A guest post by Amanda Lehrman from The Momma Files.
Amanda Lehrman has a background in education and is a mother to her son Jack. This is her final post in the September Education Series as a guest writer for Mama Tales.
With the various spelling strategies taught in school, many parents struggle with which one to use at home. Some of you tell your child to sound out the word, some say to look it up in the dictionary or refer to spell check on the computer. I believe that a combination of these strategies can be used, often depending on your individual child. The one universal piece of advice I have is to let each child explore his or her surroundings and come to a conclusion on his or her own.
Sound weird? Let me explain. When my students entered their classroom the first few days, everything was new. We wrote and drew a lot at the beginning of the year and there were so many questions of, “how do you spell this?” and “how do you spell that?” We hadn’t learned all of the sounding out strategies yet, they didn’t know how to use a dictionary or a word wall, much less spell check on a computer, and so what was I to do? Everyone got a bunch of index cards and tape and we started labeling. However they thought a word should be spelled, that’s how it went up on the index card. The only way it was corrected was when someone realized that a word was spelled differently. This happened when we were reading together, when they were reading alone, when someone saw a sign for the word “shelves” and realized that our class spelling was incorrect. We would cross out, never erase, the incorrect spelling and write the correct version underneath. Gradually, my students became aware of their surroundings and started to notice words and the patterns that they followed. They took an interest in how words were spelled and why certain combinations of letters created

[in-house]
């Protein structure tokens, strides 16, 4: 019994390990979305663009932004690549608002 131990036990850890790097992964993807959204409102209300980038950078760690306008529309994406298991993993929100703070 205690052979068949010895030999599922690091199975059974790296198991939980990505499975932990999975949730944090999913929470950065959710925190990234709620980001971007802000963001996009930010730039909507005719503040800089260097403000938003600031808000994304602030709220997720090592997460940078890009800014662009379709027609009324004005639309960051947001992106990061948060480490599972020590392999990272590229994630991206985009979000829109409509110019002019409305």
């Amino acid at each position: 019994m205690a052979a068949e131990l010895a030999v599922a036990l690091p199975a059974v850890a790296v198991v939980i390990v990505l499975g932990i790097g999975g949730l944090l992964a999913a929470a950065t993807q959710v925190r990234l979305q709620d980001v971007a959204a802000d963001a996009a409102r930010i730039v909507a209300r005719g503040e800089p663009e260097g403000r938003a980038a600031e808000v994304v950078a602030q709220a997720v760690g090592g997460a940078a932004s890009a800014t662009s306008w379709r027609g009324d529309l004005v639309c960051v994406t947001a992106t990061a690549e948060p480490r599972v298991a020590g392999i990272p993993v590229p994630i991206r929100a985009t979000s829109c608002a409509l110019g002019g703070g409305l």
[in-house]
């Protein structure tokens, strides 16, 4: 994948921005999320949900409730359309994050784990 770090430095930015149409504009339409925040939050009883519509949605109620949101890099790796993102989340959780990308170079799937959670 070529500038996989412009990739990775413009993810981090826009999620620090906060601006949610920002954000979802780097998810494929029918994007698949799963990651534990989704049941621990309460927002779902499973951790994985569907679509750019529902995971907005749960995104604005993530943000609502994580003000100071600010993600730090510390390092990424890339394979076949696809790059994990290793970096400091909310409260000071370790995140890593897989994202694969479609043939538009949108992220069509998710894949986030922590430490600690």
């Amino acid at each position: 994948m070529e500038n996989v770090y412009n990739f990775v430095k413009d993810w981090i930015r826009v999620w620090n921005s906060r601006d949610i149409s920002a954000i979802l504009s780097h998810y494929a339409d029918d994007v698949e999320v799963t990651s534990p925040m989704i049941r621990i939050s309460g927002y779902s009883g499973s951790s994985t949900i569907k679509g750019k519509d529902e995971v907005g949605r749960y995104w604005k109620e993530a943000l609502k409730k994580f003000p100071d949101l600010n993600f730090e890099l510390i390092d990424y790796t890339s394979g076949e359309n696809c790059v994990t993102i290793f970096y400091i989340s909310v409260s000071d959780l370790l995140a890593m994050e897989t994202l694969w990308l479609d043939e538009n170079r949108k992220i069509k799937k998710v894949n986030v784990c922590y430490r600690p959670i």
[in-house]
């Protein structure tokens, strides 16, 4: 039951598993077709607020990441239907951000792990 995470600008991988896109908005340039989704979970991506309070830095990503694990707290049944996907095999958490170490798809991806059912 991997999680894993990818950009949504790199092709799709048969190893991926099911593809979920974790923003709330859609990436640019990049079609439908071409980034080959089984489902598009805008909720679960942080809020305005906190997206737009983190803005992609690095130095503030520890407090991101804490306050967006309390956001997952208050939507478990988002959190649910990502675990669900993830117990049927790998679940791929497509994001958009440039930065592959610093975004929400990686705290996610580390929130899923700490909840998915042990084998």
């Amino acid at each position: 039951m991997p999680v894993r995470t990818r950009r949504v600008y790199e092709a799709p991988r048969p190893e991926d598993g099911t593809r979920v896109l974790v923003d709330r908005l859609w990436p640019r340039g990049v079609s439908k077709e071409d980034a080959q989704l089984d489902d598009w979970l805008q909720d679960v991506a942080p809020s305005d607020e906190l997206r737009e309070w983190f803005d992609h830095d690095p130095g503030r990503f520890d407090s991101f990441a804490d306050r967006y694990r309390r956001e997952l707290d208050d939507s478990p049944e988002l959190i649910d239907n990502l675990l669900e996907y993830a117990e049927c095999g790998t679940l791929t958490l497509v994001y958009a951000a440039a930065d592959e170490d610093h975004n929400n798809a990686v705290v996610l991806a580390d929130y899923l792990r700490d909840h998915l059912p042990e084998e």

certain sounds. It was the most successful way to have them take ownership of their own learning. One by one, week by week, all of the words in our classroom were labeled correctly and they remained posted around the room for the entire school year. They used these index cards as reference points and before they knew it, they did not need the index card; they had committed the correct spelling to memory. Mission accomplished.
If your child is older or you want to challenge them, you can add words such as television, refrigerator and staircase. Perhaps they will be on an educational website, see the spelling of mirror and realize that the spelling looks different from how it was spelled on the index card on your bathroom mirror. Maybe they will see a sign for apricots in the supermarket and realize the correct spelling of the word. It will happen in random locations, at random times but having your child understand the importance of spelling and realize the feeling of accomplishment will never be random. It will be priceless! Try it out and let me know how it goes!